Why is the fall of Western Rome significant?

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The collapse of the Western Half of the Roman Empire serves as one of the critical moments in European History, marking the divide between Classical and Medieval History. The Roman Empire created one of the great empires of world history, and its collapse resulted in political fragmentation throughout Western Europe,...

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The collapse of the Western Half of the Roman Empire serves as one of the critical moments in European History, marking the divide between Classical and Medieval History. The Roman Empire created one of the great empires of world history, and its collapse resulted in political fragmentation throughout Western Europe, the implications of which would reverberate for centuries afterwards. At the same time, we must also recognize the great amount of violence which was present within the Early Middle Ages, which required that new political structures emerge to restore stability and fill the power vacuum that had emerged with the empire's collapse.

From here, we find the core themes of the Middle Ages taking shape. While Roman political authority might have collapsed, the Roman Church remained. Thus it served as the primary source of large-scale unity as well as the most powerful institution in this post-Roman world. For this same reason, the Church also emerged as the center of intellectual activity during the Middle Ages. Meanwhile, the institutions of Feudalism took shape, reflecting the political fragmentation that shaped it. Even so, the memory of Rome would linger through the Middle Ages and beyond, exerting an influence even centuries afterward.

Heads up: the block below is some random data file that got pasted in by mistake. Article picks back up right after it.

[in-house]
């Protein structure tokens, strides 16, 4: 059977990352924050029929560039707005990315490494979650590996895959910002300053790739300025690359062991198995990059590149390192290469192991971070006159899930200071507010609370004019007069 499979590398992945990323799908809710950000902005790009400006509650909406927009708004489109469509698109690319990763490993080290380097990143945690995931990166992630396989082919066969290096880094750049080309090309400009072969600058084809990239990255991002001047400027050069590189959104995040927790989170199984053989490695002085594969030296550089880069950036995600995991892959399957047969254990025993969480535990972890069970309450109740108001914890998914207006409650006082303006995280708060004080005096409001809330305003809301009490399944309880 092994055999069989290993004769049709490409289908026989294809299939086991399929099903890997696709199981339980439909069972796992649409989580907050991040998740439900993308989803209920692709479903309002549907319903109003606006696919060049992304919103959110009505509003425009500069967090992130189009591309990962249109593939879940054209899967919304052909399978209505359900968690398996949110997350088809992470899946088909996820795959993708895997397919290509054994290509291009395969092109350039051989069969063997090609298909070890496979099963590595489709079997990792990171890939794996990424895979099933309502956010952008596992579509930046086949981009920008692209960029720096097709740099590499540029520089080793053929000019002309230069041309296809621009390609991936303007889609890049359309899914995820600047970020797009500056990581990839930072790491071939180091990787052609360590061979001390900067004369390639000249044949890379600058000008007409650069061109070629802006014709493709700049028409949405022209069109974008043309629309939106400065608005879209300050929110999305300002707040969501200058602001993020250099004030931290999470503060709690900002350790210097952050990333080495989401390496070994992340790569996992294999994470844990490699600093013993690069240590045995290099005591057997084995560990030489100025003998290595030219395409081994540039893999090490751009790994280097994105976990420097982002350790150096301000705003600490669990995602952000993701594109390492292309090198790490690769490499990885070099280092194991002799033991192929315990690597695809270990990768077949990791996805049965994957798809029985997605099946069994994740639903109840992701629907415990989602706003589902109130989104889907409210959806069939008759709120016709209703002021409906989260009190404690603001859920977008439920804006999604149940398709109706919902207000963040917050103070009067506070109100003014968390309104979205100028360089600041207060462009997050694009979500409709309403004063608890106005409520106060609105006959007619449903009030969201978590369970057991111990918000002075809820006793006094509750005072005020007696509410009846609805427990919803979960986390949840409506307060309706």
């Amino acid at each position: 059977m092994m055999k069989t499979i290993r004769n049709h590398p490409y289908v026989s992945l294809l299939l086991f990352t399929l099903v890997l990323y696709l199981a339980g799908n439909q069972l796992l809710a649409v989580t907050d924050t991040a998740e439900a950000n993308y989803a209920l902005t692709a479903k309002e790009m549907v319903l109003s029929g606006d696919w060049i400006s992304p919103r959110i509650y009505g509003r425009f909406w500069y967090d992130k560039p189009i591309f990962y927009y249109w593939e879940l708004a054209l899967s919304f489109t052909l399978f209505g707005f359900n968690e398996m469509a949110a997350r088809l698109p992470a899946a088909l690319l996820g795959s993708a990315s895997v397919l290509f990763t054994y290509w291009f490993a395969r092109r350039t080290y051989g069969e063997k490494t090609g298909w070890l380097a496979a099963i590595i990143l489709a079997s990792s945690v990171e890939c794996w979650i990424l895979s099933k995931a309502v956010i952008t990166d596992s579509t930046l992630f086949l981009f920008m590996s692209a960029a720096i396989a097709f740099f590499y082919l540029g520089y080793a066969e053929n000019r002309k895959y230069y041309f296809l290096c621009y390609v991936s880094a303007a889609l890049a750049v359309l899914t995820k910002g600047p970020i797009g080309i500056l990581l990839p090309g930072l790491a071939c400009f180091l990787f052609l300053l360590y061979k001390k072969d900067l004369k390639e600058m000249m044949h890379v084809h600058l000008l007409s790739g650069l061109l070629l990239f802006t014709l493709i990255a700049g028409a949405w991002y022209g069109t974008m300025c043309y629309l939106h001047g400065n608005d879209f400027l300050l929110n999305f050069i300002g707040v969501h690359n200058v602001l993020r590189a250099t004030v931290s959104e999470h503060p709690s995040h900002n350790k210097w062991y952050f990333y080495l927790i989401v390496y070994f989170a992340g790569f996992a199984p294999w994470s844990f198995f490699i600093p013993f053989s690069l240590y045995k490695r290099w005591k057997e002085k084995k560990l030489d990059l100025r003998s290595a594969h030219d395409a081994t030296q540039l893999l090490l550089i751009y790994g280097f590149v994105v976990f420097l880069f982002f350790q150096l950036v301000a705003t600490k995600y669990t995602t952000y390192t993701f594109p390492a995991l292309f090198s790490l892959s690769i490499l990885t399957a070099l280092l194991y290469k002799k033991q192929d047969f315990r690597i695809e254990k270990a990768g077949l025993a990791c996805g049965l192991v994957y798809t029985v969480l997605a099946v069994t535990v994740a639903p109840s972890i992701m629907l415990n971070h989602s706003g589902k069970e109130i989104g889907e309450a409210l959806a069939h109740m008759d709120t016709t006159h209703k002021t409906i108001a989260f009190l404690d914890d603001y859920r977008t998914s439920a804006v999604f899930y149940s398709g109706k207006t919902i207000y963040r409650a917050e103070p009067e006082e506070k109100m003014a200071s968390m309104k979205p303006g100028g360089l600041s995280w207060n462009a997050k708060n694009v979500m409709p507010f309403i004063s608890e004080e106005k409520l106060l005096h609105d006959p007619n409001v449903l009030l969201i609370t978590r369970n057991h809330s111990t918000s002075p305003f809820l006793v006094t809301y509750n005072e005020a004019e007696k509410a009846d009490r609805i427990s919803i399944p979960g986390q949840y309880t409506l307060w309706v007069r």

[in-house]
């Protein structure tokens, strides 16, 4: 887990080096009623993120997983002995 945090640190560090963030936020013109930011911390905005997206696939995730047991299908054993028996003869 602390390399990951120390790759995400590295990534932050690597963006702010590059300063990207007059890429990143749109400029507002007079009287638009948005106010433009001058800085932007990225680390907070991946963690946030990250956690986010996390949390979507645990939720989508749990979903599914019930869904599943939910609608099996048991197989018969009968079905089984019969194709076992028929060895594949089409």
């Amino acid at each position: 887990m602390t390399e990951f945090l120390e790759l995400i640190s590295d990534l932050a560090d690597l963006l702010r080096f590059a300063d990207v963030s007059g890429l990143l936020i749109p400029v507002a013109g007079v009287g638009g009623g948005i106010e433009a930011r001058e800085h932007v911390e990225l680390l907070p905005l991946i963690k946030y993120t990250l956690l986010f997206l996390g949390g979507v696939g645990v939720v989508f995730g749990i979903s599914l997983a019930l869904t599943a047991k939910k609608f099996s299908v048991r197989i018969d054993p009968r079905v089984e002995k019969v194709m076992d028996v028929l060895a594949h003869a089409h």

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The fall of the Roman Empire marked the beginning of the Middle Ages: a period of time known for widespread poverty, religious tyranny, and intellectual and technological stagnation that lasted for a thousand years.

For about five hundred years (27 BCE through 476 CE), Rome was the most powerful empire in the world. At its height, Rome held sway over the Mediterranean region and most of Europe—over two million square miles. The Roman rulers had to consider the needs of citizens from many different cultures. The system of government was designed to promote efficiency and growth, which is why it worked so well for so long.

This enormous territory was difficult to govern from one central location though. The newly founded Christian religion gained popularity in the third century CE, creating a divisive and volatile religious rift. In 313 CE, Emperor Constantine, a Christian convert, declared Christianity to be the official religion of Rome. He moved the capital city eastward to Constantinople, dividing Rome into two separate empires and disrupting the systems of government and social structure that had held the empire together.

Eventually internal division, social decay, and external pressures created a situation in which Rome could not hold on to its power. Western Rome faltered and eventually fell to German invaders in 476 CE. With the Christian Church in power throughout Western Europe, technological and social innovations came to a halt and the "Dark Ages" began.

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